Certified Onions Inc., which is now in its fourth year of business as a nonprofit organization, continues to operate on agriculture’s cutting edge by bringing the safest-possible quality product to the marketplace. President Kay Riley, who is also general manager of Snake River Produce Co. in Nyssa, OR, said ongoing trade missions continue to validate the organization’s diligence and dedication to food safety.
Members voluntarily undergo stringent testing for off-label pesticide use and random maximum residue levels. Third-party auditing is performed at both the field and shed levels. During its infancy in 2009, the Oregon Department of Agriculture certified 10,000 acres. According to Mr. Riley, Certified Onions now has 25 members that hold approximately 17,000 acres in the Treasure Valley.
In 2010, the company was recognized by the Oregon Department of Agriculture as the Agricultural Marketer of the Year.
“We emphasize consistent size and quality,” Mr. Riley told The Produce News July 12. Looking at the 2012 crop, he went on to say, “Onion quality meets or exceeds expectations.”
From its inception, Certified Onions has worked to move product offshore. To date, Mr. Riley said 50 loads of onions, each totaling 40,000 pounds, have been exported to Japan. “The onion quality has been very well received,” he said of the market.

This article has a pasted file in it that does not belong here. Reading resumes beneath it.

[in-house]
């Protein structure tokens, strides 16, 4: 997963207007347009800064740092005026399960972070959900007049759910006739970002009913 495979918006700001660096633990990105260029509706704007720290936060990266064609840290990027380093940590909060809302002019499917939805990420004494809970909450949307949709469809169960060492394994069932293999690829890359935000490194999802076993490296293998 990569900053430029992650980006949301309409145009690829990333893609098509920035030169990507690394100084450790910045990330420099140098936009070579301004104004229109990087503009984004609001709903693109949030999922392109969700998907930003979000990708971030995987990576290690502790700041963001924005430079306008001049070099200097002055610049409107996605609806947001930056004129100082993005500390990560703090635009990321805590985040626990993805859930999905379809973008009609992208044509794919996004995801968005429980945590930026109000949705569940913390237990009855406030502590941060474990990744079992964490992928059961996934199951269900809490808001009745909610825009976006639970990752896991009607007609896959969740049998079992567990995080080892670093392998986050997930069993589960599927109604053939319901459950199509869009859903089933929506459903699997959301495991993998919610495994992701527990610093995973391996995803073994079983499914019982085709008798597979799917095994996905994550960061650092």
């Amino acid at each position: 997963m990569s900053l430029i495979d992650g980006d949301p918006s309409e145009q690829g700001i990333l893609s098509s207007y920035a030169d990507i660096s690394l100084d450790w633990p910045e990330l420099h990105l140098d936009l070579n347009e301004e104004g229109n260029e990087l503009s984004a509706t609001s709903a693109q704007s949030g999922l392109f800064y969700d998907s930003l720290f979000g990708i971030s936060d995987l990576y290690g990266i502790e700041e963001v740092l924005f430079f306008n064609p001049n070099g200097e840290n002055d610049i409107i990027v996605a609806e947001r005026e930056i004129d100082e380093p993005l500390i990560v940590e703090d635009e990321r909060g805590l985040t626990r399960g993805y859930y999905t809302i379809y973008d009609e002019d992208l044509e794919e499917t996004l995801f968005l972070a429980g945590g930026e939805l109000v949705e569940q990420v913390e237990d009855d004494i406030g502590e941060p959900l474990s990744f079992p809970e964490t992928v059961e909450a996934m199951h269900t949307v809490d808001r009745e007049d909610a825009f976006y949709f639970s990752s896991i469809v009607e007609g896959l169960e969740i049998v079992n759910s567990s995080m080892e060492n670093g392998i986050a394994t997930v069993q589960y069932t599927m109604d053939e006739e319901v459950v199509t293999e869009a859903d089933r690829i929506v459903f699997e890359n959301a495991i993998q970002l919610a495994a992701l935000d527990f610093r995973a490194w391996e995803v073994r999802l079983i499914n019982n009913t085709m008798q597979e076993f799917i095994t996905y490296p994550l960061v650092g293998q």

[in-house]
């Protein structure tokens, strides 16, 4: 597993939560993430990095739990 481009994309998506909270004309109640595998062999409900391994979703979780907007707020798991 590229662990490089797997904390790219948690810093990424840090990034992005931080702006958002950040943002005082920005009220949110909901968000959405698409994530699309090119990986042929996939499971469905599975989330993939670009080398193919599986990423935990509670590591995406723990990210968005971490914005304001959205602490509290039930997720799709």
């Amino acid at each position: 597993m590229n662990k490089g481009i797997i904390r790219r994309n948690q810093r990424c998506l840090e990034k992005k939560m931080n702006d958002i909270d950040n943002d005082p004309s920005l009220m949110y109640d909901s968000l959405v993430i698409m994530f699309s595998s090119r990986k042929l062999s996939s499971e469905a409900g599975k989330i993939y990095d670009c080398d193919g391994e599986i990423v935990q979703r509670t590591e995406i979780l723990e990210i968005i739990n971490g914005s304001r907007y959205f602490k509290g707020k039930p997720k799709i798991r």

One of the critical factors that helped Certified Onions grow its offshore deal has been participation in trade missions in Japan. “People in Japan are more sensitive to issues like pesticide residues,” Mr. Riley commented. “They’re very concerned about health.” Some of this sensitivity comes from Japan’s geographic proximity to China.
This past March, Certified Onions participated in Foodex Japan, the largest food and beverage show in Asia. “That was very, very successful and led to a number of inquiries,” Mr. Riley said. “One or two of our members are gaining consistent business in Japan.”
The Oregon Department of Agriculture also had a booth at the venue. Mr. Riley said testing facilities for the Oregon Department of Agriculture are internationally recognized, which helps Certified Onions promote its product in Asia.
Mr. Riley expects sales to the Japanese retail market to continue to grow for Certified Onions. “We have to present them with the notion that it’s worth getting this product to offset the transportation disadvantage,” he stated.
While promotion in Japan is blossoming, Certified Onions continues to sell onions to Canada under normal marketing programs. “Mexico is a fair export market for us at times,” Mr. Riley added.
Interest in voluntary pathogen testing among Certified Onions’ membership continues to grow. “It’s gone very well,” Mr. Riley said of the program. “It’s an area we expect more members to participate in.”